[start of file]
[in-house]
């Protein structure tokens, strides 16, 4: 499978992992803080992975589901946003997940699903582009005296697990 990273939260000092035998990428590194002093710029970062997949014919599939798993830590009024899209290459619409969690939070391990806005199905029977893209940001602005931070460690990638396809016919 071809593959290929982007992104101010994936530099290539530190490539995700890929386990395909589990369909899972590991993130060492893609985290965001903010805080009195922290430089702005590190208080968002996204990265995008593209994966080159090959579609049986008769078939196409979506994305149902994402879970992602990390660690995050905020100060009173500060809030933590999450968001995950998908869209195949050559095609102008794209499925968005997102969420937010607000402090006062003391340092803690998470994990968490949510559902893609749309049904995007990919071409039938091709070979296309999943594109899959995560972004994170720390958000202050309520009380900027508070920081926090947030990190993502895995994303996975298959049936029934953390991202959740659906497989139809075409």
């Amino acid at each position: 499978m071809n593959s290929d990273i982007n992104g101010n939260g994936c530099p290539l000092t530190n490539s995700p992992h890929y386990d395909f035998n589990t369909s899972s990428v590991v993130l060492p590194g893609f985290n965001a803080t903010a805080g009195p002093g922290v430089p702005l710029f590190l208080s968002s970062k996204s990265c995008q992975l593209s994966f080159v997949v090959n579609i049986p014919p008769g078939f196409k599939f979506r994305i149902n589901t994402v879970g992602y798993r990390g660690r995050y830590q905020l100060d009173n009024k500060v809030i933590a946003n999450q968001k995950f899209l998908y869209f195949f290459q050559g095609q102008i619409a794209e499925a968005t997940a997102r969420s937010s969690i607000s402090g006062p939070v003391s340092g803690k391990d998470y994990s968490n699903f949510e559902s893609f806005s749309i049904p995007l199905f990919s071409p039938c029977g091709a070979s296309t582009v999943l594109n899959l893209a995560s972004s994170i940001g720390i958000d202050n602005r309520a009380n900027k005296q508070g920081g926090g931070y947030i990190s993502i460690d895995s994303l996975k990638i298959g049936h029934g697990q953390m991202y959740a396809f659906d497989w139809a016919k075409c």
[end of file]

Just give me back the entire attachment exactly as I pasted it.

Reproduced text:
[in-house]
């Protein structure tokens, strides 16, 4: 499978992992803080992975589901946003997940699903582009005296697990 990273939260000092035998990428590194002093710029970062997949014919599939798993830590009024899209290459619409969690939070391990806005199905029977893209940001602005931070460690990638396809016919 071809593959290929982007992104101010994936530099290539530190490539995700890929386990395909589990369909899972590991993130060492893609985290965001903010805080009195922290430089702005590190208080968002996204990265995008593209994966080159090959579609049986008769078939196409979506994305149902994402879970992602990390660690995050905020100060009173500060809030933590999450968001995950998908869209195949050559095609102008794209499925968005997102969420937010607000402090006062003391340092803690998470994990968490949510559902893609749309049904995007990919071409039938091709070979296309999943594109899959995560972004994170720390958000202050309520009380900027508070920081926090947030990190993502895995994303996975298959049936029934953390991202959740659906497989139809075409």
């Amino acid at each position: 499978m071809n593959s290929d990273i982007n992104g101010n939260g994936c530099p290539l000092t530190n490539s995700p992992h890929y386990d395909f035998n589990t369909s899972s990428v590991v993130l060492p590194g893609f985290n965001a803080t903010a805080g009195p002093g922290v430089p702005l710029f590190l208080s968002s970062k996204s990265c995008q992975l593209s994966f080159v997949v090959n579609i049986p014919p008769g078939f196409k599939f979506r994305i149902n589901t994402v879970g992602y798993r990390g660690r995050y830590q905020l100060d009173n009024k500060v809030i933590a946003n999450q968001k995950f899209l998908y869209f195949f290459q050559g095609q102008i619409a794209e499925a968005t997940a997102r969420s937010s969690i607000s402090g006062p939070v003391s340092g803690k391990d998470y994990s968490n699903f949510e559902s893609f806005s749309i049904p995007l199905f990919s071409p039938c029977g091709a070979s296309t582009v999943l594109n899959l893209a995560s972004s994170i940001g720390i958000d202050n602005r309520a009380n900027k005296q508070g920081g926090g931070y947030i990190s993502i460690d895995s994303l996975k990638i298959g049936h029934g697990q953390m991202y959740a396809f659906d497989w139809a016919k075409c």